The AEC – end of 2015 and beyond
As appeared in TheStar.com.my
WHEN one starts to look at the Asean Economic Community (AEC) from the end of 2015 and beyond, there are shades of Hamlet in the exercise.
The sheets will still be warm as one slips in to imagine what the AEC might be like this time next year and to consider challenges beyond 2015. There is still 2015, the year in which Malaysia is the chair of the regional grouping and hopes to make a difference. While, unlike in Hamlet, I do not expect there will be a tragedy, I sincerely hope there will not be a comedy either. When the establishment of the AEC is pronounced at the end of 2015, there must be sufficient substance such that there will be no hissing and sneering as if it is a joke.
But let’s face it. There will be a shortfall, against the ambitious economic integration blueprint. There are many private sector reports on the likelihood that not all the action plans will be fulfilled. McKinsey just last week came out with one such report which also offered some macro directions for Asean to take to achieve its true potential with full economic integration.
CIMB Asean Research Institute (CARI), of which I am chairman, has come out with studies with our research partners for the Asean Business Club which we call the Lift The Barriers (LTB) reports. These sectoral studies are essentially a gap analysis of policy pronouncement and actual business experience. However, we do come up with proposals on how to fill the gaps, a more difficult proposition than coming up with the gap analysis. I am involved in this effort to fill the gaps, what could be described as business diplomacy, which is hard work.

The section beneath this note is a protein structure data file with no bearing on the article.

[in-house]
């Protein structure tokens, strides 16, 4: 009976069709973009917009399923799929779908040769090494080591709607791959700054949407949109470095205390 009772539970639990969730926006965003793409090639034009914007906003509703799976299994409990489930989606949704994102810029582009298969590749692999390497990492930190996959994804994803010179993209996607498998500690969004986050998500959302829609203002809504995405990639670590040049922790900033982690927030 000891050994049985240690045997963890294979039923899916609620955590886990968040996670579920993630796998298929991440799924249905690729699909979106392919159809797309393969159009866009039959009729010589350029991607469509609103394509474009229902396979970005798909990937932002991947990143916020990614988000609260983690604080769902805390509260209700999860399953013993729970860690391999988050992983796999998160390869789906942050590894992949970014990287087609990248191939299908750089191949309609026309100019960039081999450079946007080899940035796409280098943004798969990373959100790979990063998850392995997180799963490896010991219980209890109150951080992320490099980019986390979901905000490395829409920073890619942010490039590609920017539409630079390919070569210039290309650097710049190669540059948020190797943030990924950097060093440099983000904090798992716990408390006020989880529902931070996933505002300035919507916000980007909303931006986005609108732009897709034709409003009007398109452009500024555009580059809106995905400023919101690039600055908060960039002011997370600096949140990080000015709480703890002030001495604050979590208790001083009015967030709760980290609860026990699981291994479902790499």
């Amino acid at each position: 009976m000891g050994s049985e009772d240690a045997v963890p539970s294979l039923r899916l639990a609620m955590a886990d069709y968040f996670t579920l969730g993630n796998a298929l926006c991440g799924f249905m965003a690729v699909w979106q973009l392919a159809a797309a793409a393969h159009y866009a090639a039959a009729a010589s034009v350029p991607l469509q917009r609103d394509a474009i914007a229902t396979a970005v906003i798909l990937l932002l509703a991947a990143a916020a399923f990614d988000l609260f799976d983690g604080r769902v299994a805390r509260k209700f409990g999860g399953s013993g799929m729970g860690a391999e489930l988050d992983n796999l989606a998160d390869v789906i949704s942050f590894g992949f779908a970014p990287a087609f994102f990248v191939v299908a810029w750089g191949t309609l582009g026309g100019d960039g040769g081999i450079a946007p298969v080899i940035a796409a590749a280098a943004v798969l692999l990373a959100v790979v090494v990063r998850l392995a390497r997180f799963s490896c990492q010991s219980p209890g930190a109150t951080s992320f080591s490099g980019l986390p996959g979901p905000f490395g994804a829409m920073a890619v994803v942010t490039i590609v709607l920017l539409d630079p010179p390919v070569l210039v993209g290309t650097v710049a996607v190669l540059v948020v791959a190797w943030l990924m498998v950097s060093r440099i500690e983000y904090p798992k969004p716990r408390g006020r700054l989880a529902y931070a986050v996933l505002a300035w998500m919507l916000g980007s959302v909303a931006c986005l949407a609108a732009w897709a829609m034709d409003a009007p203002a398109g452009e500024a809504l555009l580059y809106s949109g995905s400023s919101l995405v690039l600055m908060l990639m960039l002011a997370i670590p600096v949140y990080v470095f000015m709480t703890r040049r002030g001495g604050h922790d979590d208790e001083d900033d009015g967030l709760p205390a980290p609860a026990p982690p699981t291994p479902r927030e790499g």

On Dec 1, CARI will be launching the next series of LTB reports, with additional sectoral coverage as well as proposals to help the Asean secretariat in the policy decision-making process.
As chairman of Asean-Business Advisory Council (Asean-BAC), Malaysia, which takes the chair of Asean-BAC region-wide first thing next year, has formal responsibility to make private sector submissions to officials, economic ministers and Asean leaders. The process of consultation for effective representation has to be more vigorous. At the same time, there are also various concerns which may not always get sufficient attention with Asean-BAC champions: we have working groups on SMEs (small and medium enterprises), on women entrepreneurs and on young entrepreneurs.
When Malaysia takes the chair of Asean, I understand at least four matters will be addressed:
A stocktake of where the region is with respect to the AEC;
A report and analysis of the NTMs (non-tariff measures) in place and being experienced;
A strategic action plan on Asean SMEs; and
In undertaking all of them, I hope the work and experience of the private sector will be taken into account before any final report or position is taken. There has to be a reality check beyond official input. It is important the AEC process moves forward with involvement and enthusiasm of all sections of society, including the private sector. The distance between the official level and the people at the bottom has to be narrowed if the process of community building is to become real.
The theme next year will be people-centric, which is a good thing, but it must not be mere rhetoric. Building a community without involvement of its constituents is meaningless. There will be no community in the true sense of the word.